Saltzstein, who served on the deck at the 2008 Beijing Olympics as a technical official, said he initially sent his recommendations to Pat Lunsford, vice president of program operations, on April 16. Six days later, he said, Lunsford told him that he wouldn't be re-nominated to a list of officials submitted to work at international meets.
Reached on his cell phone Friday evening, Lunsford said he had only received the letter from Saltzstein the previous day. He said the list of proposed officials was completed three weeks earlier and was based on a list of criteria that included age, gender, geographic balance and number of meets worked.
"This (letter) had no bearing on that whatsoever," Lunsford told the AP. "Mike met some of the criteria, as a whole lot of officials do. But he had only worked one meet since 2006."
Saltzstein is still eligible to work pool meets through the end of the year, according to Lunsford, and he's on the list of open-water officials through 2012.
USA Swimming has some 300,000 members and has experienced rapid growth over the past decade, largely due to the popularity of 14-time Olympic gold medalist Michael Phelps. But Saltzstein claims the governing body is more concerned with marketing the sport than protecting athletes.
"What concerns me is we seem to have forgotten our youth members," he said. "Instead of really focusing on child protection or even following through on the basics, we seem to be worried about the image and how the sport works."
Saltzstein's proposed guidelines would require the reporting of suspicious behavior as a condition of membership; punish USA Swimming staff members who fail to report or attempt to delay an investigation, including possible termination; and forbid any coach from performing massages or rubdowns on an athlete unless certified to do so, and never in a one-on-one setting.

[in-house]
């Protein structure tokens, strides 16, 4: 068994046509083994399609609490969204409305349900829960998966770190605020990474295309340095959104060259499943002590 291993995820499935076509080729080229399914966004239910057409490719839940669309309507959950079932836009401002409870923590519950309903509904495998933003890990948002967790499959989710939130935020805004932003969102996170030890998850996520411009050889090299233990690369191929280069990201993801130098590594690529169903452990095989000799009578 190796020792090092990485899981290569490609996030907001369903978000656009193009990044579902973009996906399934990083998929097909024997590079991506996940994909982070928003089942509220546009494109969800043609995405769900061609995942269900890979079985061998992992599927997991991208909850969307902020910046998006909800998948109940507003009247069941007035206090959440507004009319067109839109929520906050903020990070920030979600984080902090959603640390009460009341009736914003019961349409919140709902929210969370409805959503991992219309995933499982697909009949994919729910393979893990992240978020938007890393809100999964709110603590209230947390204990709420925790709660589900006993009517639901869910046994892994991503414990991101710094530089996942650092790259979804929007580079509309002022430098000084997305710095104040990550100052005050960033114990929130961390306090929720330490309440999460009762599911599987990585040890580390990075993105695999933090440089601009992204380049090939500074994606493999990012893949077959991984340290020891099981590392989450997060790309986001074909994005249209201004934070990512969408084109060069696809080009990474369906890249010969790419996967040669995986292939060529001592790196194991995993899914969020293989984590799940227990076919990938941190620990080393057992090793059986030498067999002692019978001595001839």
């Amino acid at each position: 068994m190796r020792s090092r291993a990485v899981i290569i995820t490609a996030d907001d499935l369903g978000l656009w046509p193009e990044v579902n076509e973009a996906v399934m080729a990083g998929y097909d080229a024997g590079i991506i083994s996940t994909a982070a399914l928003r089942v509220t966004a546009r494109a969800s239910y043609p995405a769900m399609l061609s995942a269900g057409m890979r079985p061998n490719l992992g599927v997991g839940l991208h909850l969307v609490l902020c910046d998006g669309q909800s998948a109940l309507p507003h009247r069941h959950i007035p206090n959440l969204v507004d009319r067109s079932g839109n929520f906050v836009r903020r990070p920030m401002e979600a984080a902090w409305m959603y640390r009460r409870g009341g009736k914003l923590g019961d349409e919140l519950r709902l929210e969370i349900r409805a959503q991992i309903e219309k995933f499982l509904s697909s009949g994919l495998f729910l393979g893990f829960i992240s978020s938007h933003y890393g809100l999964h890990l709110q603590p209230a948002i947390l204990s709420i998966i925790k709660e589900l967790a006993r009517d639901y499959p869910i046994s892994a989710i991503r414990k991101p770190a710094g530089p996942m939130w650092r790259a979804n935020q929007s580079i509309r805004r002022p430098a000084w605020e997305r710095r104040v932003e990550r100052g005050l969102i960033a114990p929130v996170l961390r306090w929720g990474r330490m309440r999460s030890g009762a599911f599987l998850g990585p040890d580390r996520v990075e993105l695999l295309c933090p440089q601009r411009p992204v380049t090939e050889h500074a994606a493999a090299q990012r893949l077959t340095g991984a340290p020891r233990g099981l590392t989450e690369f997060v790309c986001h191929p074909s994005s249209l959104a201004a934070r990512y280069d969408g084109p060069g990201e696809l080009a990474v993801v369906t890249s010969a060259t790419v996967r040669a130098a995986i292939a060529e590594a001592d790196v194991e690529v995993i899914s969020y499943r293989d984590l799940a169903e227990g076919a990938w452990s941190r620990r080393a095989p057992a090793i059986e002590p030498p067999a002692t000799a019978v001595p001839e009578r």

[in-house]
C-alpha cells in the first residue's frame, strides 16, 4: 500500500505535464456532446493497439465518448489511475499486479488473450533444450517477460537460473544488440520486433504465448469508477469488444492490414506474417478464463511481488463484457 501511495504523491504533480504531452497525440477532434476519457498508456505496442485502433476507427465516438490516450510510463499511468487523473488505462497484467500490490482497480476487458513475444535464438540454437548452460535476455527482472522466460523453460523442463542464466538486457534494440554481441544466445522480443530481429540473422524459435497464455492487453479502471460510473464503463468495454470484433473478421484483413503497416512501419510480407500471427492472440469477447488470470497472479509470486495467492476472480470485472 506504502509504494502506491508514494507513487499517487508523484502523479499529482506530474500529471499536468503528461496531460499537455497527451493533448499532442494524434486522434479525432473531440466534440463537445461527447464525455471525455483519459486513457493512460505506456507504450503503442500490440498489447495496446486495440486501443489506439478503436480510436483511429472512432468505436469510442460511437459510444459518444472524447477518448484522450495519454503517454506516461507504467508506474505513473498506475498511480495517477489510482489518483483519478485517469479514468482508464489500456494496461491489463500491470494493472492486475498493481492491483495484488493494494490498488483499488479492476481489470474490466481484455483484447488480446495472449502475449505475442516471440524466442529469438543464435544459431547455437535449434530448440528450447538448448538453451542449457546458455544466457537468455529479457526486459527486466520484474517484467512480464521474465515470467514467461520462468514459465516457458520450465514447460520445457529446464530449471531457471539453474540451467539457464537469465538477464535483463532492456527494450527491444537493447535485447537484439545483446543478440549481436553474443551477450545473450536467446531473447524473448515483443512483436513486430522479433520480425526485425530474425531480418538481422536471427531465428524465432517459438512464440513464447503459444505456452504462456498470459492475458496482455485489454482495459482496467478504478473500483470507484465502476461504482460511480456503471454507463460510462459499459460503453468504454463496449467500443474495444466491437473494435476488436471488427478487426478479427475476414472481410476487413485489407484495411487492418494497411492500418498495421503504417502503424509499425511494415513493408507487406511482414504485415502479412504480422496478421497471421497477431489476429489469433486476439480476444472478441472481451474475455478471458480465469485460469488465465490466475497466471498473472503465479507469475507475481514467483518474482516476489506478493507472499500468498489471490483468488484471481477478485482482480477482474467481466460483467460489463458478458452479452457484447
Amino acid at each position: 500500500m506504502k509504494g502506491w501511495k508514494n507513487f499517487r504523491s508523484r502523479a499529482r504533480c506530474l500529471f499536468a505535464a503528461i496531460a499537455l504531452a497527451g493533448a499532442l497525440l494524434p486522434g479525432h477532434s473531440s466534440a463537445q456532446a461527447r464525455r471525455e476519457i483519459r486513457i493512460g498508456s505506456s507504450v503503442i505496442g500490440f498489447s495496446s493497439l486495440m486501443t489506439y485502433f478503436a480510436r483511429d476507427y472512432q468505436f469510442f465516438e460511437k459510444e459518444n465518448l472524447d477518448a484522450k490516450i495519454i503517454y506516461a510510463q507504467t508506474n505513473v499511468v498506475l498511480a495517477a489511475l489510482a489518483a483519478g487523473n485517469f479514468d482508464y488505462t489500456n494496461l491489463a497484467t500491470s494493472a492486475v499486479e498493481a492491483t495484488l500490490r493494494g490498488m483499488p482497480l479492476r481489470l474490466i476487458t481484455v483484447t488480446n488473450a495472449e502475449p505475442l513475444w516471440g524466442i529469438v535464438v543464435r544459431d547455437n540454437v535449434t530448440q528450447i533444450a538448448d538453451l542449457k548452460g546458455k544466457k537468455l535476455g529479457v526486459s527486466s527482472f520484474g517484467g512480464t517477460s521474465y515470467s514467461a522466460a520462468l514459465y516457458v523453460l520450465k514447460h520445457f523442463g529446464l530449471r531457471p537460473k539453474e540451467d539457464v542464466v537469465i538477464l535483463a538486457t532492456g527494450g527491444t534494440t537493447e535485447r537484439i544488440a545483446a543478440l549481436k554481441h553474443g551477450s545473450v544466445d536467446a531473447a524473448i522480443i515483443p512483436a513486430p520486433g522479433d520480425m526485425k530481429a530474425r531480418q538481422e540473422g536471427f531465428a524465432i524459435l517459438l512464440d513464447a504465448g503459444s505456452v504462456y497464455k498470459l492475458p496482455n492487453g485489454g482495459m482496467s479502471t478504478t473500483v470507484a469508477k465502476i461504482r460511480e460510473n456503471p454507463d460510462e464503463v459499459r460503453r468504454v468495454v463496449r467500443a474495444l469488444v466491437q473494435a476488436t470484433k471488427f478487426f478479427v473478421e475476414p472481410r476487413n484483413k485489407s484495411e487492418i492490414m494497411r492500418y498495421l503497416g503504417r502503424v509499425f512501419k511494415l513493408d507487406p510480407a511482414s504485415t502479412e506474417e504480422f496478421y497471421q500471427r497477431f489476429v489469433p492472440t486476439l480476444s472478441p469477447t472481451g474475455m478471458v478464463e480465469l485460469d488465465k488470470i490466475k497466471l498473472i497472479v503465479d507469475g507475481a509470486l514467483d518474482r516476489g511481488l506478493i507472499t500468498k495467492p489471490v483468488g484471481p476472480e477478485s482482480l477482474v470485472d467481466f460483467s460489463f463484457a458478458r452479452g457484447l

Finally, he asks the organization to implement a "real" protection program that focuses on youth swimmers but requires discipline for any reports of sexual harassment, unacceptable touching or threat of retaliation.
"This is something that simply has to be addressed," Saltzstein said. "It's an uncomfortable subject. It isn't about performance, it isn't about smiles and gold medals. It's basically about how we treat our members."
He said the genesis of the problem can be traced to a philosophy that believes coaches can get the best performance out of their athletes when parents are not too closely involved.
"We said to mom and dad, 'You're not needed on the pool deck," Saltzstein said. "So parents started writing checks and asking no questions. What parent wouldn't want their kid to develop to the best of his ability?"
He said he first raised the issue of sexual abuse in 1999 and helped set up the current system of background checks that went into effect in 2006. That year, he ran for president of USA Swimming but was defeated by Jim Wood.
Saltzstein is no longer involved with the national leadership but insisted that he harbors no grudge against the organization.
"Swimming is a great sport," he said. "I gain nothing from tearing it down. I want this thing fixed. I don't want it to continue to be a problem."